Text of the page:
Besides being an excellent robot approximation of a Pixar character, McQueen is also a full-on remote-controlled car, but driving him around can be a mix of fun and frustration. The car’s front tires are made of grippy rubber, while the back wheels are made from a smoother material that allows the vehicle to exaggeratedly drift as it turns. And as McQueen is cornering, the motorized suspension makes the toy realistically bank and lean into the turns. It genuinely adds a lot of fun to the driving experience—if you can get Lightning to go where you want him to. The toy’s app makes that difficult.
As with all of Sphero’s products, Lightning McQueen is controlled using a free app for iOS or Android. That approach works relatively well when you’re driving a perfect sphere that can move in any direction, but it proves frustrating with a car. When using a physical controller, steering to the right always causes an RC toy to turn to its right. But the virtual joystick in the Lightning McQueen app works differently. You essentially move it to tell the car where you want it go in a room, and the car does all of the steering itself to get there. So pulling down on the joystick doesn’t cause Lightning to reverse, it instead causes the car to turn around and drive back towards you.
If you played with a lot of RC cars as a kid (or are lucky enough to play with them for a living as an adult) these controls will feel counterintuitive. With enough practice your brain eventually clues in, and you’ll be able to drive Lightning around a room. But because the toy itself is still handling all of the steering, McQueen will occasionally crash into obstacles as it turns around to change directions.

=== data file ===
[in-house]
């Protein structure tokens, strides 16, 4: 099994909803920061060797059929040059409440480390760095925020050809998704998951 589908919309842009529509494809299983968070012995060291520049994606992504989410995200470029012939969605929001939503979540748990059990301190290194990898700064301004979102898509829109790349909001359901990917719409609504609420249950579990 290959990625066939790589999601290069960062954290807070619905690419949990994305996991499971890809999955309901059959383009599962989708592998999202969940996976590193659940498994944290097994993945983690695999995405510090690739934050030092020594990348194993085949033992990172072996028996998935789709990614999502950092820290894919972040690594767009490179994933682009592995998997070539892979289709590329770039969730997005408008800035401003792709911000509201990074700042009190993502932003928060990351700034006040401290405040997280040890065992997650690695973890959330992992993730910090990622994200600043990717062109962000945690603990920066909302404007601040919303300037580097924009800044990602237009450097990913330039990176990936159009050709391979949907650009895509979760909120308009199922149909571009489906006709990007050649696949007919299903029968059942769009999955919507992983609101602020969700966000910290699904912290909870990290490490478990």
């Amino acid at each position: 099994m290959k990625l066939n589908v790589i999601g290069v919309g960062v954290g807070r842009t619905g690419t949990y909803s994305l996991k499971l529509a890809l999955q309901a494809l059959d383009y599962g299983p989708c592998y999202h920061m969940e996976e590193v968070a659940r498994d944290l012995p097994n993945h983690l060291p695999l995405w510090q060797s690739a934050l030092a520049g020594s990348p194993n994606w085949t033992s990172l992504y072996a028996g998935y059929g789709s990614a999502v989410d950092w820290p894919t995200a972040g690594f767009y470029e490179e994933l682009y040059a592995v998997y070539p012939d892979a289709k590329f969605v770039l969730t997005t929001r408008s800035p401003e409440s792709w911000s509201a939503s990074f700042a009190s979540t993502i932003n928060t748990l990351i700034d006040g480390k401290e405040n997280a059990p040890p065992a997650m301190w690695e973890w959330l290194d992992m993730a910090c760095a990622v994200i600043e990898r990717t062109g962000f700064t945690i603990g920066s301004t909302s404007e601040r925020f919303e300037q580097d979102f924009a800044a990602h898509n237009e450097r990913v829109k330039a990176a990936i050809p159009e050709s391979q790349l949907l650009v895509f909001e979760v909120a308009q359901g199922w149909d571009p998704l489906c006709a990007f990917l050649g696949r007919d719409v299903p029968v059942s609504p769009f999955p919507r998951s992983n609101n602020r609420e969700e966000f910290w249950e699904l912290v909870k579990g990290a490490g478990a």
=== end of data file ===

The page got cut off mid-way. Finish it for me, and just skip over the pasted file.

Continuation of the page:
Still, the driving difficulties don’t detract from the rest of the highly-polished iOS/Android app that includes additional racing-themed games, the ability for McQueen to watch and react to the first two Cars films, and a basic programming interface for customizing the toy’s movements and actions.
With a $300 price point that’s double what Sphero’s BB-8 cost, there probably won’t be quite as many kids able to convince their parents to buy them an Ultimate Lightning McQueen. But price tag and driving challenges aside, Sphero has shown that a robotic toy packed full of lifelike features doesn’t necessarily have to look like just another robot. If this is the future of toys, it’s as good a reason as any to start having kids.
- Ultimate Lightning Queen moves, drives, and sounds just like the animated character.
- The free accompanying app expands the toy’s replay value, and allows for easy over-the-air updates and added features in the future when connected to wi-fi.
- Sadly, McQueen uses a proprietary connector for charging, instead of microUSB.
- A $300 RC car should really include a physical controller, or at least offer one as an accessory. Ultimate Lightning McQueen’s unique touchscreen controls are a pain.
- At any point the vehicle can be manually pushed around by a child, thanks to clever engineering that ensures the drive motors won’t get damaged.
- 40 minutes of drive time per charge is impressive.
Video shot by Carmen Hilbert; Produced and Edited by Eleanor Fye; Car driven by Mike Nuñez.